May 1, 2024

Mosaic Musings

About 10 years ago I designed a block based on our church's logo, and I've used the design several times to make small wall hangings or other gifts. I've also made a quilt using a larger version of the logo.

My latest quilt, Mosaic Musings, uses multiple instances of the block in a modified grid.

The fabrics are primarily by Giucy Giuce and Alison Glass; the background fabric is Essex Yarn Dyed in Aqua.

The quilting is done in a diamond grid -- which somehow makes me think of stained glass windows.

The backing fabric is a Mammoth Junior flannel. I really like how it coordinates with the aqua linen.

I used the aqua linen for binding as well.

The church uses various colorways of the logo depending on context, one for general use and others associated with specific ministries. I tried to incorporate each of these colorways, and also added some variations of my own.

Incorporating the church's different colorways produces a result that appears more random than I would probably have come up with on my own -- but I think it works.

April 1, 2024

Improv strip blocks

 This hotel room carpet had me thinking of improv quilt blocks.

I thought this would be a good choice for our April quilt for the Bliss circle of Do Good Stitches.  Here's a tutorial for blocks inspired by this carpet.

Assembly of these blocks was quick and easy for me, but the key is to stay organized. I'll have a couple of suggestions for how to deal with this.

Start with two strips of fabric 7 inches by 20 inches (or longer); align one on top of the other, both with right sides up.

Make a series of random cuts, using the carpet photo as inspiration. Leave the first and last pieces a bit wider than the rest, to allow for joining blocks later. Try to keep your pieces more than a half inch wide to avoid losing bits in the seam allowance (although you might be ok with that).

It is critical to keep the pieces in order. One approach is to mark numbering on the pieces; I used a fine-point marker in the lower seam allowance.

Separate the two fabrics and number them correspondingly.

Now swap out alternate pieces.

Sew the pieces in order and you'll get two complementary blocks.

To join two blocks, overlap the ends and make another random cut as shown by the black line below. (Bliss members, you can skip this step.) This works best if there are an even number of cuts in the blocks.

Optionally, trim the blocks to 6.5" high to straighten the edges. (Bliss members, you can skip this step too.)

An alternate approach to staying organized is to make only one cut at a time (after the first two cuts) and sew together as you go, as illustrated in the following three photos.

When joining pieces, remember to line them up at the quarter inch point, not at the edge of the fabric.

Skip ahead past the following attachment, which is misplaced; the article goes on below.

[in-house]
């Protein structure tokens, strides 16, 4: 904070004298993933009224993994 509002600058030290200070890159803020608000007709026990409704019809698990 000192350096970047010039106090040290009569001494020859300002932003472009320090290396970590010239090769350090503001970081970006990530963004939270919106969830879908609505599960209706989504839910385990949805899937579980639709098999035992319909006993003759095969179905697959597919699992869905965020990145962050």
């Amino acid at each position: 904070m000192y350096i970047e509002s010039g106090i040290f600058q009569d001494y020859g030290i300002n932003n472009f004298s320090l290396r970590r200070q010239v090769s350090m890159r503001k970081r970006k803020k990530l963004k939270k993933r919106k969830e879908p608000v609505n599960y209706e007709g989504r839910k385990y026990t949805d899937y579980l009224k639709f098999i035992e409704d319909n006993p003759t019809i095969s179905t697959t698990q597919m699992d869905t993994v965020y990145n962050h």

This is my second pair of blocks:

These two photos show two options for joining a pair when they have an even number of cuts. Rotating the block on the right gives a slightly different look.

(My apologies for the poor color consistency of my photos. I know how to avoid this issue using my DSLR, but I don't know if it's possible on a cell phone camera.)

February 18, 2024

Main Event

I was quite happy with my Kaleidoscope Star quilt, although I didn't get the full effect I'd hoped for from the stripes. When I saw Tula Pink's neon stripes, they seemed to be a good fit for what I had in mind. So I tried a second version of the design, this time adding some applique.

I used a Broderie Perse approach for the applique, with fusible and raw edges.

My original vision for the giraffes was a bit different, but I had to make adjustments to work with the scale of the prints. The bias strip arc in the squares was not part of the original plan either. I had considered grouping a bunch of flowers as in the triangles, but that quickly became unwieldly in terms of layers and number of pieces. The arc is appliqued rather than pieced, primarily to get the stripes to rotate, but this was also easier than piecing.

The flowers and leaves come from a variety of (mostly) Tula Pink fabrics. The large flowers in the corners are from Moon Garden Kabloom fabric; I like how the petals and leaves echo the stripe motif.

I added just one bee.

The dark background fabric is Essex Yarn Dyed in charcoal. The backing is a larger scale version of the striped Kabloom flowers (with plenty of bees).

While these stripes are closer to what I had in mind originally for this design, they seem almost overpowering. I think the outside border is my favorite part of this quilt.